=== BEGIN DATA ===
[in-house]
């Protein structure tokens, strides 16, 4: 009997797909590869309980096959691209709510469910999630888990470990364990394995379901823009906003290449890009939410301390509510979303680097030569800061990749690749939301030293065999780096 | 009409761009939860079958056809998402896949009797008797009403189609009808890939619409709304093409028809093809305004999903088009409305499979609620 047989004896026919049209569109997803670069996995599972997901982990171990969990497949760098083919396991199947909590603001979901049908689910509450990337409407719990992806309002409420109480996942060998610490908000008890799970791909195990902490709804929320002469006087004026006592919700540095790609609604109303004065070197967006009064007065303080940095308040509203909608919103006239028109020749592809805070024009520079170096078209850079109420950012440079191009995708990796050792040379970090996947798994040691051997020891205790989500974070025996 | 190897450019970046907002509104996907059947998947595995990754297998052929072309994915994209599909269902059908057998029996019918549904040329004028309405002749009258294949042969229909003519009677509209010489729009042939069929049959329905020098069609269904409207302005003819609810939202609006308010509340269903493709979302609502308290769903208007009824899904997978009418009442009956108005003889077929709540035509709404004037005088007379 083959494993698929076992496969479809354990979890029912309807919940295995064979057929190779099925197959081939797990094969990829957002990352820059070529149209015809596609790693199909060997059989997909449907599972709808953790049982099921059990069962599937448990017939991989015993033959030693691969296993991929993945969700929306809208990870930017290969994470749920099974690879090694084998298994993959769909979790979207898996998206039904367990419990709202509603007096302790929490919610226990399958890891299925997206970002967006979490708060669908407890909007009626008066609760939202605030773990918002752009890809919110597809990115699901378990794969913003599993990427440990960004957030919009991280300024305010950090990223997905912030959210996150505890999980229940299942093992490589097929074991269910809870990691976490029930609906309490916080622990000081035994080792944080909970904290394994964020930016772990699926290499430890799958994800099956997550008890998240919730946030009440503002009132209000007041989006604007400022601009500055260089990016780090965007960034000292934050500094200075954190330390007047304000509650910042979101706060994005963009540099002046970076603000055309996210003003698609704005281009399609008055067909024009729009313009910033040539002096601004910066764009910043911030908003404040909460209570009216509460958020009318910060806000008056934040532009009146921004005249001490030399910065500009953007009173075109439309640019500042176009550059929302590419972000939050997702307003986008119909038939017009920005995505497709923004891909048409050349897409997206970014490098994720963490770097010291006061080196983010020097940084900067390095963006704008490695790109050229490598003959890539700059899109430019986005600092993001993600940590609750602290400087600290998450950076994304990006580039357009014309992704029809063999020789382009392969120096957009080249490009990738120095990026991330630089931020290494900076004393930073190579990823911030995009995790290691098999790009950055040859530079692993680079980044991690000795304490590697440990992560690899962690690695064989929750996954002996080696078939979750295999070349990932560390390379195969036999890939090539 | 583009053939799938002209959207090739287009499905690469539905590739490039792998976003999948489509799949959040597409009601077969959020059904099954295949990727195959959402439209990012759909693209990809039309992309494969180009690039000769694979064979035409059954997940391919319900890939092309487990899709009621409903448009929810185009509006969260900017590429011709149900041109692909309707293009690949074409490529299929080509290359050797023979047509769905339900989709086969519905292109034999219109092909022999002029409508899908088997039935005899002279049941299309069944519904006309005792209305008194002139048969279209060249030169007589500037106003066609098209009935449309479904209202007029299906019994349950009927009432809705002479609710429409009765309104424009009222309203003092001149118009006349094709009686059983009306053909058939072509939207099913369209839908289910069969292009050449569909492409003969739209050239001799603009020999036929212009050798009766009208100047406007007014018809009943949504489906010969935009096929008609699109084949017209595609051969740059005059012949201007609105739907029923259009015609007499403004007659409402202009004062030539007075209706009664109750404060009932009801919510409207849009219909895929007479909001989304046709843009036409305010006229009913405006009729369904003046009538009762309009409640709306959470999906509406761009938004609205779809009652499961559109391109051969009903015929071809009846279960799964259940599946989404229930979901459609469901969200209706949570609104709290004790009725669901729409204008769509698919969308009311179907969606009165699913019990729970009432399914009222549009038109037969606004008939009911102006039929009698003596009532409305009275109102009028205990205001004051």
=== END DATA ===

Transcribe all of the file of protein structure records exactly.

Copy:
[in-house]
């Protein structure tokens, strides 16, 4: 009997797909590869309980096959691209709510469910999630888990470990364990394995379901823009906003290449890009939410301390509510979303680097030569800061990749690749939301030293065999780096 | 009409761009939860079958056809998402896949009797008797009403189609009808890939619409709304093409028809093809305004999903088009409305499979609620 047989004896026919049209569109997803670069996995599972997901982990171990969990497949760098083919396991199947909590603001979901049908689910509450990337409407719990992806309002409420109480996942060998610490908000008890799970791909195990902490709804929320002469006087004026006592919700540095790609609604109303004065070197967006009064007065303080940095308040509203909608919103006239028109020749592809805070024009520079170096078209850079109420950012440079191009995708990796050792040379970090996947798994040691051997020891205790989500974070025996 | 190897450019970046907002509104996907059947998947595995990754297998052929072309994915994209599909269902059908057998029996019918549904040329004028309405002749009258294949042969229909003519009677509209010489729009042939069929049959329905020098069609269904409207302005003819609810939202609006308010509340269903493709979302609502308290769903208007009824899904997978009418009442009956108005003889077929709540035509709404004037005088007379 083959494993698929076992496969479809354990979890029912309807919940295995064979057929190779099925197959081939797990094969990829957002990352820059070529149209015809596609790693199909060997059989997909449907599972709808953790049982099921059990069962599937448990017939991989015993033959030693691969296993991929993945969700929306809208990870930017290969994470749920099974690879090694084998298994993959769909979790979207898996998206039904367990419990709202509603007096302790929490919610226990399958890891299925997206970002967006979490708060669908407890909007009626008066609760939202605030773990918002752009890809919110597809990115699901378990794969913003599993990427440990960004957030919009991280300024305010950090990223997905912030959210996150505890999980229940299942093992490589097929074991269910809870990691976490029930609906309490916080622990000081035994080792944080909970904290394994964020930016772990699926290499430890799958994800099956997550008890998240919730946030009440503002009132209000007041989006604007400022601009500055260089990016780090965007960034000292934050500094200075954190330390007047304000509650910042979101706060994005963009540099002046970076603000055309996210003003698609704005281009399609008055067909024009729009313009910033040539002096601004910066764009910043911030908003404040909460209570009216509460958020009318910060806000008056934040532009009146921004005249001490030399910065500009953007009173075109439309640019500042176009550059929302590419972000939050997702307003986008119909038939017009920005995505497709923004891909048409050349897409997206970014490098994720963490770097010291006061080196983010020097940084900067390095963006704008490695790109050229490598003959890539700059899109430019986005600092993001993600940590609750602290400087600290998450950076994304990006580039357009014309992704029809063999020789382009392969120096957009080249490009990738120095990026991330630089931020290494900076004393930073190579990823911030995009995790290691098999790009950055040859530079692993680079980044991690000795304490590697440990992560690899962690690695064989929750996954002996080696078939979750295999070349990932560390390379195969036999890939090539 | 583009053939799938002209959207090739287009499905690469539905590739490039792998976003999948489509799949959040597409009601077969959020059904099954295949990727195959959402439209990012759909693209990809039309992309494969180009690039000769694979064979035409059954997940391919319900890939092309487990899709009621409903448009929810185009509006969260900017590429011709149900041109692909309707293009690949074409490529299929080509290359050797023979047509769905339900989709086969519905292109034999219109092909022999002029409508899908088997039935005899002279049941299309069944519904006309005792209305008194002139048969279209060249030169007589500037106003066609098209009935449309479904209202007029299906019994349950009927009432809705002479609710429409009765309104424009009222309203003092001149118009006349094709009686059983009306053909058939072509939207099913369209839908289910069969292009050449569909492409003969739209050239001799603009020999036929212009050798009766009208100047406007007014018809009943949504489906010969935009096929008609699109084949017209595609051969740059005059012949201007609105739907029923259009015609007499403004007659409402202009004062030539007075209706009664109750404060009932009801919510409207849009219909895929007479909001989304046709843009036409305010006229009913405006009729369904003046009538009762309009409640709306959470999906509406761009938004609205779809009652499961559109391109051969009903015929071809009846279960799964259940599946989404229930979901459609469901969200209706949570609104709290004790009725669901729409204008769509698919969308009311179907969606009165699913019990729970009432399914009222549009038109037969606004008939009911102006039929009698003596009532409305009275109102009028205990205001004051």